September 26, 2014
“The world is in perpetual motion, and we must invent the things of tomorrow. One must go before others, be determined and exacting, and let your intelligence direct your life. Act with audacity.” – Madame Clicquot
Exposure is a psychological process allowing people an inclination to develop a preference for product and experiences simply because they are familiar with them. This familiarity establishes a level of comfort and trust, and breeds enjoyment.
Brands invest years and significant monies earning this trust and respect from their clients. And so, this exact interchange must now reach those who people who have yet to make the brand’s acquaintance.
Brand relationships are diverse, multifaceted, and dynamic. The establishment of long-term relationships is enhanced when values intersect. The same should be true of corporate brands and sub-brands. This ensures that the core elements remain authentic, confirming credibility in the eyes of the consumers. These brands need to simultaneously be decidedly different, yet very familiar.
Sub-brands, or secondary brands, need to relate and support the original brand. Not to do so creates confusion and mistrust. This group of emerging brands is a singular opportunity to allow others to paint on the canvas of an existing brand.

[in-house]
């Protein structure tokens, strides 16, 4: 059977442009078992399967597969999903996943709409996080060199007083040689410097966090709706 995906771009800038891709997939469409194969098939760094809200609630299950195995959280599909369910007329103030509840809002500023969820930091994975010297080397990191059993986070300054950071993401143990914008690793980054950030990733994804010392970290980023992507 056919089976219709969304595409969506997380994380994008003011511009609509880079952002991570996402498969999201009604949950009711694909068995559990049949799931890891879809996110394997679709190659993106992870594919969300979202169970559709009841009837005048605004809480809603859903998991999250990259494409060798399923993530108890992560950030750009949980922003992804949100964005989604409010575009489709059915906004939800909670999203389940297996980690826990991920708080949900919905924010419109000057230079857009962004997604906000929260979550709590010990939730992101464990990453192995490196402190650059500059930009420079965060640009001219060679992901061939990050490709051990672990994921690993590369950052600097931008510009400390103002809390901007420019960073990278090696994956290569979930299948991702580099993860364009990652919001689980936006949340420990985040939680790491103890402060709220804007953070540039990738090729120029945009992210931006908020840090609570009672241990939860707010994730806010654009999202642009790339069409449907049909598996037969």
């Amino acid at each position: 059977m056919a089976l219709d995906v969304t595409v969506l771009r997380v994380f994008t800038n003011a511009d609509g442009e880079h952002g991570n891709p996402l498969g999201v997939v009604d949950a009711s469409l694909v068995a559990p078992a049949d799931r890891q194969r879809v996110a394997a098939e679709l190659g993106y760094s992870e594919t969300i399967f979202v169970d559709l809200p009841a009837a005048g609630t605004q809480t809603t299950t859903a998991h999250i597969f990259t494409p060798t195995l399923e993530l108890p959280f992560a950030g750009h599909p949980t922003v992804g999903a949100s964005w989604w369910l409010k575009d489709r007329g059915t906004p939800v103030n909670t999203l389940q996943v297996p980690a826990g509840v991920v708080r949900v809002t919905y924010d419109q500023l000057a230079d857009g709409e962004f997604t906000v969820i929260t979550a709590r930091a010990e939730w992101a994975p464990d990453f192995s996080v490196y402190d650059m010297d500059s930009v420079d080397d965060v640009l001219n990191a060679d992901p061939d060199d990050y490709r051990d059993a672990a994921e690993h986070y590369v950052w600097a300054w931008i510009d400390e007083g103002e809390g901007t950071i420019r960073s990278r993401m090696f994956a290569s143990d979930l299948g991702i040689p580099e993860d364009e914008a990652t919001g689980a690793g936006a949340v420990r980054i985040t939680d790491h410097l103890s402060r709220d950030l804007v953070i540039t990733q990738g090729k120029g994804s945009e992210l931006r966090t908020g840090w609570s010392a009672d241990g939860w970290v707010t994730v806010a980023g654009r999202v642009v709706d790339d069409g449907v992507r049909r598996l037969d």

The building of a brand requires a creative range of motion in the beginning. The opposite is true as it matures.
Everything must be consistent on strategy; every point of contact, product, public relations, marketing, sales, customer experience, support, store display, Web site - all must deliver a seamless message and experience, flawlessly executed.
Building a sub-brand has many of the same attributes as the genesis of the original brand, with one significant difference. It includes honoring the original DNA.
Sub-brands and line extensions require a natural progression, one that is authentic, allowing clients to easily follow and be engaged in its authenticity. This requires integrity, respect, logic, discipline and depth.
Straying too far from the core of the brand by spatter painting or dabbling will only serve to confuse your clients. Get in and own a category or stay out.
We need to respect the value of what we do, maintaining the integrity to question, evolve and do it with passion and an eye to the future. In essence, honoring the heritage, history and craft, but doing it more intelligently, thoughtfully and with an inclusive eye to the needs of the next generation.
To accomplish this, you have to have a certain balance, paying respect to the creative origin: the backbone, the savoir-faire, and the craftsmanship that is shared.
Emerging brands, must, at their core, transfer the heritage, value and essence of their originating entity. But as we paint on that canvas, we must be brave enough to imagine that we will bring new skills and techniques, a new vision, and perhaps a layered quality as new skills bring us into the future.
Craftsmanship is the foundation upon which much of luxury relies – that of centuries old labor-intensive techniques. As we bring brands forward, there is an exquisite balance between emerging technology and heritage craftsmanship.
Brands, even as they evolve, must evoke their history and hand, those qualities so inherently imbedded in their brand persona and product.